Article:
|Skip Links | Access/General | Site Map|
|Faculty of Arts and Social Sciences
|You are here: Home >|
Subscribe to News and Events
CGWS Seminar Series' 2008/09: Emotional Labour
Date: 30 October 2008 Time: 4:30-6:00 pm
GWS Seminar Series 2008-09
This seminar series aims at examining the developments and implications of the 'affective turn' in social and cultural studies. The provenance of the concept of emotional labour in the sociology of work (Hochschild 1983), its development in organisation studies and the proliferation of its use elsewhere, offer grounds for revisiting the potential and limits of the concept. This series aims to explore the ways in which the 'emotional labour' speaks not only to the various forms of 'management of feeling' individuals negotiate on a daily basis - at work, at home, in public spaces - but also to the social and ethical implications of these practices. What 'work' do emotions do in shaping social identities? How are the subjectivities of professionals, practitioners, workers, volunteers, and users/patients in the 'care services' sector (public, non-governmental and private), characterised by 'emotional labour'? How is affect used as a form of dis/connection in the therapeutic cultures of the workplace? To what extent is emotional work the condition motivating NGO's in their projects?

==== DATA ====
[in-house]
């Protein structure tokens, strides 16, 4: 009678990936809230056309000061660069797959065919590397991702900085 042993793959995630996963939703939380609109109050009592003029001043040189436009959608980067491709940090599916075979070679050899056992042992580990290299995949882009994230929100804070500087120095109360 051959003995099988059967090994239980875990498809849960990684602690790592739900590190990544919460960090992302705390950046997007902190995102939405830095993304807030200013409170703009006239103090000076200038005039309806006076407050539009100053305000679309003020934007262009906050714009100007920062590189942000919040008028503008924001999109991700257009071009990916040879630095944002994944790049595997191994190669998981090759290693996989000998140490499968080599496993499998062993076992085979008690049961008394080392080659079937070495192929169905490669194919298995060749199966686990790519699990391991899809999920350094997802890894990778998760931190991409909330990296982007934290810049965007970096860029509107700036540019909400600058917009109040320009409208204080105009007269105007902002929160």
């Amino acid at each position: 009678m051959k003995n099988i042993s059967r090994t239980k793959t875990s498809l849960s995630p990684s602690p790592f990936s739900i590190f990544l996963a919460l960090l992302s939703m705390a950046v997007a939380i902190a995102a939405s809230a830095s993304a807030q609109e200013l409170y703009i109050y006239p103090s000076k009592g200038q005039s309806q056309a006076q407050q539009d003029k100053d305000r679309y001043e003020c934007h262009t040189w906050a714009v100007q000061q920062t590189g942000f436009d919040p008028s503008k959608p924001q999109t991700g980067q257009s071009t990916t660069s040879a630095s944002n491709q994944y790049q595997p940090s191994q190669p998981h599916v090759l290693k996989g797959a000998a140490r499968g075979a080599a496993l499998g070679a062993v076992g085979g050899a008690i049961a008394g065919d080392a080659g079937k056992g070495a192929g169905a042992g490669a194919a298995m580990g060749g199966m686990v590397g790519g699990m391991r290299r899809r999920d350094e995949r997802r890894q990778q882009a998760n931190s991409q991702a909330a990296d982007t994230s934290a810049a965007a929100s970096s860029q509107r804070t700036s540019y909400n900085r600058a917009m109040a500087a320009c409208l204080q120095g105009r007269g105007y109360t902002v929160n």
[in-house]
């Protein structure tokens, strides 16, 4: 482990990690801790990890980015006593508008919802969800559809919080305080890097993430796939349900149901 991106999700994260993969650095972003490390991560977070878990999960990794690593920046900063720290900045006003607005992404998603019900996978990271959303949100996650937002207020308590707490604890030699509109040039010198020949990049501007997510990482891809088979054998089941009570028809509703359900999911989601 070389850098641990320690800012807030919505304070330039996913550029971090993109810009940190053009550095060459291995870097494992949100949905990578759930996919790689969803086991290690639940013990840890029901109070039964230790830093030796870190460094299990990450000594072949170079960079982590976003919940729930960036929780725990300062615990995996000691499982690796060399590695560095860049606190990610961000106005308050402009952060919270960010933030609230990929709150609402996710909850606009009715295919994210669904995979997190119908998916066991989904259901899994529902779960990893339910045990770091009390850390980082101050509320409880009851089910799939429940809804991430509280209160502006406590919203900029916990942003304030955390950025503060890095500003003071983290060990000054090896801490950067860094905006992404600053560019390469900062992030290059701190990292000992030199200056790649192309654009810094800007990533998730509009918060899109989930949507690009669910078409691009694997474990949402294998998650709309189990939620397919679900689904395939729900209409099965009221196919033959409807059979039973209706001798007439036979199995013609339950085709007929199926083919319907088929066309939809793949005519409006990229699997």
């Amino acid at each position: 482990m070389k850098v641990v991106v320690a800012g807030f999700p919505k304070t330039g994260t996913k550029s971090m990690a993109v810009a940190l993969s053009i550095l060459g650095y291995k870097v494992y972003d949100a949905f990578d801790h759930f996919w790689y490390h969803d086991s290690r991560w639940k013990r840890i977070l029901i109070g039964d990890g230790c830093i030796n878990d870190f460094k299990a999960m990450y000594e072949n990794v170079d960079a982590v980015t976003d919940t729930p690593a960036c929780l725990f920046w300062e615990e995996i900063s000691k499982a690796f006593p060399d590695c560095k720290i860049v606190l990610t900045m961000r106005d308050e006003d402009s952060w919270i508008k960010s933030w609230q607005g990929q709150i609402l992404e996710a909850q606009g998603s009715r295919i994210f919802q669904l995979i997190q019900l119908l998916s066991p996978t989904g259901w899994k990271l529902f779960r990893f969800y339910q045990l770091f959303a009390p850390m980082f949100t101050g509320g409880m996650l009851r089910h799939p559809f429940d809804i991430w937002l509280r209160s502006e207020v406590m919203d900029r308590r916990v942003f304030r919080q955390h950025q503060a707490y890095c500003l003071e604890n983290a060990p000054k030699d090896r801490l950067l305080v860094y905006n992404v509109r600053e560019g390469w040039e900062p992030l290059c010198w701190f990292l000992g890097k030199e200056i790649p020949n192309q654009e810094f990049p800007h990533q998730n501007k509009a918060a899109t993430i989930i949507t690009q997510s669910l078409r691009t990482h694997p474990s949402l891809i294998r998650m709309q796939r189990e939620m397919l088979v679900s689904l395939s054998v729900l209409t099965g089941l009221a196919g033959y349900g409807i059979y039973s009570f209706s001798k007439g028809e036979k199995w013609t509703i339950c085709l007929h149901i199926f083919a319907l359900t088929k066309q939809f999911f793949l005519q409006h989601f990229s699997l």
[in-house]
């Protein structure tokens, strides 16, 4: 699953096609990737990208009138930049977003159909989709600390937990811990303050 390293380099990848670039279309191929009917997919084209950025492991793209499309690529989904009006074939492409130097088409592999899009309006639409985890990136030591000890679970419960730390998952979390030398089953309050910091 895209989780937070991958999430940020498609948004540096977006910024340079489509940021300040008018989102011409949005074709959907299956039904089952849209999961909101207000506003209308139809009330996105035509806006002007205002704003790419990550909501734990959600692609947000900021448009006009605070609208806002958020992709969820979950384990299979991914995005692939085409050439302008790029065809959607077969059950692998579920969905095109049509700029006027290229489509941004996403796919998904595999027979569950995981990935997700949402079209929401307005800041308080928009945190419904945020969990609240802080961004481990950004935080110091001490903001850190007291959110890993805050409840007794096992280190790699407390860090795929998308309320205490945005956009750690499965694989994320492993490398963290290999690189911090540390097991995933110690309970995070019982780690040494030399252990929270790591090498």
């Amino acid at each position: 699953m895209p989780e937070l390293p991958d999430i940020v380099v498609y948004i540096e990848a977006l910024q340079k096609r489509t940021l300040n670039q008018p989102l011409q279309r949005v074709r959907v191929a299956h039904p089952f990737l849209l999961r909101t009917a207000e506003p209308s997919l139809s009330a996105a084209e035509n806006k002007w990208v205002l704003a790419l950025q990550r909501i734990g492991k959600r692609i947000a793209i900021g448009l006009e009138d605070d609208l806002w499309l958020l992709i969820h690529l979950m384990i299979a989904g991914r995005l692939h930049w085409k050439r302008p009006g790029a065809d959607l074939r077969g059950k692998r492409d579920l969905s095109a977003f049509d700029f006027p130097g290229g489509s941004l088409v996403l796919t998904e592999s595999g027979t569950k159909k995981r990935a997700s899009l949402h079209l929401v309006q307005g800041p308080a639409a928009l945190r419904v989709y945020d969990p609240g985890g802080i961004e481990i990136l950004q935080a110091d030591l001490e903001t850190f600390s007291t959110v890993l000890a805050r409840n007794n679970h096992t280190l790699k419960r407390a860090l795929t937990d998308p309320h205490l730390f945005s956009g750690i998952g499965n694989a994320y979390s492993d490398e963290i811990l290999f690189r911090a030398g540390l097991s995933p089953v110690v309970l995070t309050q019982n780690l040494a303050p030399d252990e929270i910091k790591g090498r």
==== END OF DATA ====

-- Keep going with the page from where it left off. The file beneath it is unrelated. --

But emotional labour is not restricted to clearly bounded locales. Several authors have shown how states appropriate idioms of affect (e.g. intimacy, national love, pride, therapeutic ethos, etc.) own purposes of commanding loyalty and allegiance (Berezin 2002, Berlant 1997, 2000; Fortier 2008; Herzfeld 1997; Nolan 1998). Others have explore the sets of normative claims and aims of governing practices in colonial settings and the relationship between intimate relations and the development of liberal ideals (Povinelli 2006; Stoler 2000, 2002). The present international context raises further questions about the ways in which 'emotions' provide the grounds for a critical and theoretically informed response to a political present increasingly organised around the axis of democracy/terror. In what ways might emotions offer the grounds for the formation of solidarities and constituencies of belonging 'locally' and/or transnationally, in which feeling is identified as a legitimate and central axis? What might the limitations of such solidarities be, especially in a context in which it is increasingly difficult to articulate clear political identities in the current conjunction of global/national political agendas?